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mattmets Sat Jun 16, 2007 01:40pm

Saturday...in the park....
 
Today's musical guest: Chicago....

DH today, first game is 14-15 Babe Ruth. Game is moving along quickly until the top of the 5th, when a kid decides to slide headfirst into home. Catcher puts out his shinguard to block the plate, kid dives in...I think you guys get what happened. Bottom of the 5th, R2, 2-2 count on the batter, who foul tips it into the mitt for strike 3. R2 is off, out by a step or so, partner calls him safe. After the inning, partner asks why I didn't send the kid back to 2nd on a foul tip. I tell him as long as it's caught, it's live. Kid doesn't get it, says he's been umpiring 7 years and never knew that.

Anyway, game 2 of the DH, Sr. Babe Ruth. Partner who doesn't know about a foul tip is PU, actually is pretty liberal but consistent with his zone. As BU, I have a couple of pick-offs at 1st early. Visiting team is out both times. First time I got right, second time I think I probably kicked it because I anticipated. BUT, no one says anything, we play on. Top 5, visitors leading 5-3. Kid hits a shot to left-center, close play at third, I bang him out. Coach is shocked, yells "That's a horrible call!" I let it go because it's not personal and he doesn't follow it up. BR is walking off the field, glances towards me and mutters but says loud enough for me to hear "You're horrible." Boom, kid is gone. Coach starts yelling again "Why are you throwing him out, I said it, you can't throw him out for something I said!" Head coach starts yelling "I don't wanna say anything but you've had a few call and been wrong all afternoon." Boom, enjoy the ride home coach. Here's where it gets interesting though.

Team is from about an hour away. Show up with 6 because 3 of them are off getting pizza BEFORE the game. They show up 5-10 minutes late, we get started with 9. With this kid gone they have 8, so the coach pulls him team and goes home because they only have 8. So, my questions to you- would you have run the kid? He DID say I was horrible, but he muttered it and I don't think anyone outside the field heard it. Also, this team only had 9 and drove an hour to get there (even though they had to stop for pizza on the way). Would you have let them play with 8 if the coach hadn't pulled his team? Personally, I think if I had let him stay it would have only gotten worse. This is the first time I've run someone for something other than fighting, so any critiques/criticism are welcome, as long as it's something I can learn from.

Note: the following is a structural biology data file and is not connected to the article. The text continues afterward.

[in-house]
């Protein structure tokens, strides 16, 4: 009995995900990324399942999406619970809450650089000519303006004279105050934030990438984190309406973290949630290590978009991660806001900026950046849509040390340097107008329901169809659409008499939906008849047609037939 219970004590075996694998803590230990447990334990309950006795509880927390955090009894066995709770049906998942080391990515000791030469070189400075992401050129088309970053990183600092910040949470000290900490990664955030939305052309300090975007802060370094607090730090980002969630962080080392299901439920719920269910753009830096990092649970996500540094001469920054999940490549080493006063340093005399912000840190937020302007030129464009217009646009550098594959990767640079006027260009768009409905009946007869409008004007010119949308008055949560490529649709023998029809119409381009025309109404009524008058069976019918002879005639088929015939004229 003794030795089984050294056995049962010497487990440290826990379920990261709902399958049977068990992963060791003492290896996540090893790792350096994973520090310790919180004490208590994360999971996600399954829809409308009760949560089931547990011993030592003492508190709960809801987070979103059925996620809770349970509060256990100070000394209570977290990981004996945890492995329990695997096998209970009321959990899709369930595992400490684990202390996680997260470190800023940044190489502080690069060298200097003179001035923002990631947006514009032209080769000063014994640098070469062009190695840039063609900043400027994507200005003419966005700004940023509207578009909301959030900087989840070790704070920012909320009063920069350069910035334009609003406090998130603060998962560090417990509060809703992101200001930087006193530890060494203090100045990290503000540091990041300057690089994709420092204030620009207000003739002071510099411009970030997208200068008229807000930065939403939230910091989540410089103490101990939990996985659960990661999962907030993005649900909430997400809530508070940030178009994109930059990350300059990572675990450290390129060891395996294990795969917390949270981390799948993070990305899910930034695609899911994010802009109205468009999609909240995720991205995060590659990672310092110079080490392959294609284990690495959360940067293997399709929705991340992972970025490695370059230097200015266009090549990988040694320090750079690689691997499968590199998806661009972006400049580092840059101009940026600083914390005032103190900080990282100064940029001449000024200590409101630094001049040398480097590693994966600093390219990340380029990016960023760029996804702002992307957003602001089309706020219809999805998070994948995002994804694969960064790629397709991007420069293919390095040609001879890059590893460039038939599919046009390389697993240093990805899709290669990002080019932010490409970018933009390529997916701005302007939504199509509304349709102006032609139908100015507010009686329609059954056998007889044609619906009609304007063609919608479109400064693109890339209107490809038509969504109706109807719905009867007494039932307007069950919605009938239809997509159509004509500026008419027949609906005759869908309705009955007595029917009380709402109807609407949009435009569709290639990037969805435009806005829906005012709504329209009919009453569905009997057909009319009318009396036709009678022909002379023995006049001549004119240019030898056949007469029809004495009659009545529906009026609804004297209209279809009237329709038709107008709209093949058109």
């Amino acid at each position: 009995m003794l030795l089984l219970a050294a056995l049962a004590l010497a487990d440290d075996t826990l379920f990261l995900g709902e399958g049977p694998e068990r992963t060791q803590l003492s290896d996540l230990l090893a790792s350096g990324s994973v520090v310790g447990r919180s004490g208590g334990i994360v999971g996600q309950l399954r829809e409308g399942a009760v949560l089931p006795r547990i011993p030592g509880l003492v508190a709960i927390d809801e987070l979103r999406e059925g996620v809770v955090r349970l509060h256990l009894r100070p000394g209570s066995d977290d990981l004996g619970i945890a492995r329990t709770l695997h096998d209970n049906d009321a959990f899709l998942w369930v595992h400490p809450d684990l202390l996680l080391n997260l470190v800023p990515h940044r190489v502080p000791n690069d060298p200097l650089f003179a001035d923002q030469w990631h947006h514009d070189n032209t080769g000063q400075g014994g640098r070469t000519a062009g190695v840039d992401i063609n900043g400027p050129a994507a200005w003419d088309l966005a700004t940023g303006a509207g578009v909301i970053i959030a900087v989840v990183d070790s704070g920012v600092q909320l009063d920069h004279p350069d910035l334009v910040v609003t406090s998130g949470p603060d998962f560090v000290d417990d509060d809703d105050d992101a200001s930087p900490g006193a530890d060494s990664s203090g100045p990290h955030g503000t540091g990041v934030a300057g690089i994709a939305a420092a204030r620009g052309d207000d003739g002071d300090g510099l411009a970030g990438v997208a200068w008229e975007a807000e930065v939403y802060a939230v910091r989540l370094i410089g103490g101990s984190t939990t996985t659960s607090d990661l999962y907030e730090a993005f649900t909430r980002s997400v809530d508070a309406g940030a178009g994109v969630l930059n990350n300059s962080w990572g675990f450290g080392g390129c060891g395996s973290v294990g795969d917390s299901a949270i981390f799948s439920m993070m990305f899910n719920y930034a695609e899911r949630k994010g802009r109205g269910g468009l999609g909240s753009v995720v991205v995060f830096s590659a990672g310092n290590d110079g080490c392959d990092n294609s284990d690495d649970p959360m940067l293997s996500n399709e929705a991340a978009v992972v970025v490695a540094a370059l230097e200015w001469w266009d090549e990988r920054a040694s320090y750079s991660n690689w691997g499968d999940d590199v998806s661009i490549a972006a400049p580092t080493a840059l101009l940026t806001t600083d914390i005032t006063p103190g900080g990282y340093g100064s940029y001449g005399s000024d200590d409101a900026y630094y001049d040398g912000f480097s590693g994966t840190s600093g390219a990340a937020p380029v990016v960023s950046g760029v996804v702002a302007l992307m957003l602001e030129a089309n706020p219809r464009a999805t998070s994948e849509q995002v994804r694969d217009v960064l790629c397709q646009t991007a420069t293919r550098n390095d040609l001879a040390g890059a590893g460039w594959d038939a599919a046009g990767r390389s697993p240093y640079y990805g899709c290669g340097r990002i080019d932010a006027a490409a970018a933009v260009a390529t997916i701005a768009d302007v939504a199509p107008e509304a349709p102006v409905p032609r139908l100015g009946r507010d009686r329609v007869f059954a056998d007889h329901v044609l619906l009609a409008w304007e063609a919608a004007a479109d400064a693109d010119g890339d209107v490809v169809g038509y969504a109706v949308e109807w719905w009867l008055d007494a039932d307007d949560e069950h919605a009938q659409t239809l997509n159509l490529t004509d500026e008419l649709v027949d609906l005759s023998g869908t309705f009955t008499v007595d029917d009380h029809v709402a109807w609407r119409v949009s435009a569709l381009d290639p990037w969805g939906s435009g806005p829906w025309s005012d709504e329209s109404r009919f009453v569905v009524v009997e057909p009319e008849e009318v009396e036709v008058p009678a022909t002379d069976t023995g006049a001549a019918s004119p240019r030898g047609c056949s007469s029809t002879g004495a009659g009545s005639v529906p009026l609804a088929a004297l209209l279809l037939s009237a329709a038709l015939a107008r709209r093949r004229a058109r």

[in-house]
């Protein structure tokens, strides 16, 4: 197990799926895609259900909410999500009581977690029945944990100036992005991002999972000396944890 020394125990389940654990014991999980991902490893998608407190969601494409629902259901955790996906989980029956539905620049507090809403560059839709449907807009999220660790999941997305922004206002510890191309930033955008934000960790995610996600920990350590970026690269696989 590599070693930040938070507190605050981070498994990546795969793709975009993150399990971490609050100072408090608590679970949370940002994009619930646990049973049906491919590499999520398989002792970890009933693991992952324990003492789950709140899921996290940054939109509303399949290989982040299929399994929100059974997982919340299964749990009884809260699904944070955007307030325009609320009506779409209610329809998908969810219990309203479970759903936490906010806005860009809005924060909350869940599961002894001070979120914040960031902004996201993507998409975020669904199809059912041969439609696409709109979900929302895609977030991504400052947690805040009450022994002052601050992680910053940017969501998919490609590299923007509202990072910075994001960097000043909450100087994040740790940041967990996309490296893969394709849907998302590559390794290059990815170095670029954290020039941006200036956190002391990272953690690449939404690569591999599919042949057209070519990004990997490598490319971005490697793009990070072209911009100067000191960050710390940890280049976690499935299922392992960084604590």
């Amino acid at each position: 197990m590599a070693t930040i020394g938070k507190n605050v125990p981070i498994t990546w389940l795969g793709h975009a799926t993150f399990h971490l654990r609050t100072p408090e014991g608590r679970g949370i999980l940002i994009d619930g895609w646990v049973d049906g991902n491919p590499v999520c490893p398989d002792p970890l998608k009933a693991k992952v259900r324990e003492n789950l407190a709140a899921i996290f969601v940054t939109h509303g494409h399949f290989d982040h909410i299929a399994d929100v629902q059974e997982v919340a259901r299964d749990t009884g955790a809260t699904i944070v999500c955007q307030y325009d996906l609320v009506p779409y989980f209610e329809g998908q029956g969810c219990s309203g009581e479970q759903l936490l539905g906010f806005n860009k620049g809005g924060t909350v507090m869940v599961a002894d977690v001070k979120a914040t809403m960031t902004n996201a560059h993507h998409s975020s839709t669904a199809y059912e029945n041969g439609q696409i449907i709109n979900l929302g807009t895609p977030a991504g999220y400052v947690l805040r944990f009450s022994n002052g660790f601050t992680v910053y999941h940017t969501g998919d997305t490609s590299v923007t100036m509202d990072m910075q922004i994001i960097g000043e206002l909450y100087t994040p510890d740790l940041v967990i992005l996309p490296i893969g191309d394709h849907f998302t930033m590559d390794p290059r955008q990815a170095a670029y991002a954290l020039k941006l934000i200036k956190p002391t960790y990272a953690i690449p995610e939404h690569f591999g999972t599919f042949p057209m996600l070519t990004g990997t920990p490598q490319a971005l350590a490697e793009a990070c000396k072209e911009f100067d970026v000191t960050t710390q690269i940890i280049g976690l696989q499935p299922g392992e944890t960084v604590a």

SAump Sat Jun 16, 2007 02:24pm

Replay
 
You have to draw the line somewhere. Umpires have made the right call and then stopped the game to explain the call only to be told by a player or coach that they are just out there to give them some flack or to make an impression on the coach or or the fans. Those were the honest ones, who would admit to what they were doing. Then you get the liars who think they were right and refuse to believe the umpire made the right call and continue to put on a big show. There are also times when an umpire may be convinced he made the right call, when in reality, he may have been the one who did miss it. Last, there are time when the umpire is just flat out wrong, but past experience and pride will not allow him to see it.

Ask yourself if you feel you should have handled it differently. There are some here who insist the minute it gets personal, you have to throw them out. Otherwise you're in for one heck of a time. I don't take too many things personal from strangers that don't even know me. I don't really go out there to make mistakes but I also recognize I may not be perfect. I also hate the idea of throwing them out when I really know they are just voicing their frustrastion in a terrible manner, yet consistent with many other American tradition and cultural values. Make the call and get back in position for the next play. You live and learn from each experience.

Jim Porter Sat Jun 16, 2007 02:26pm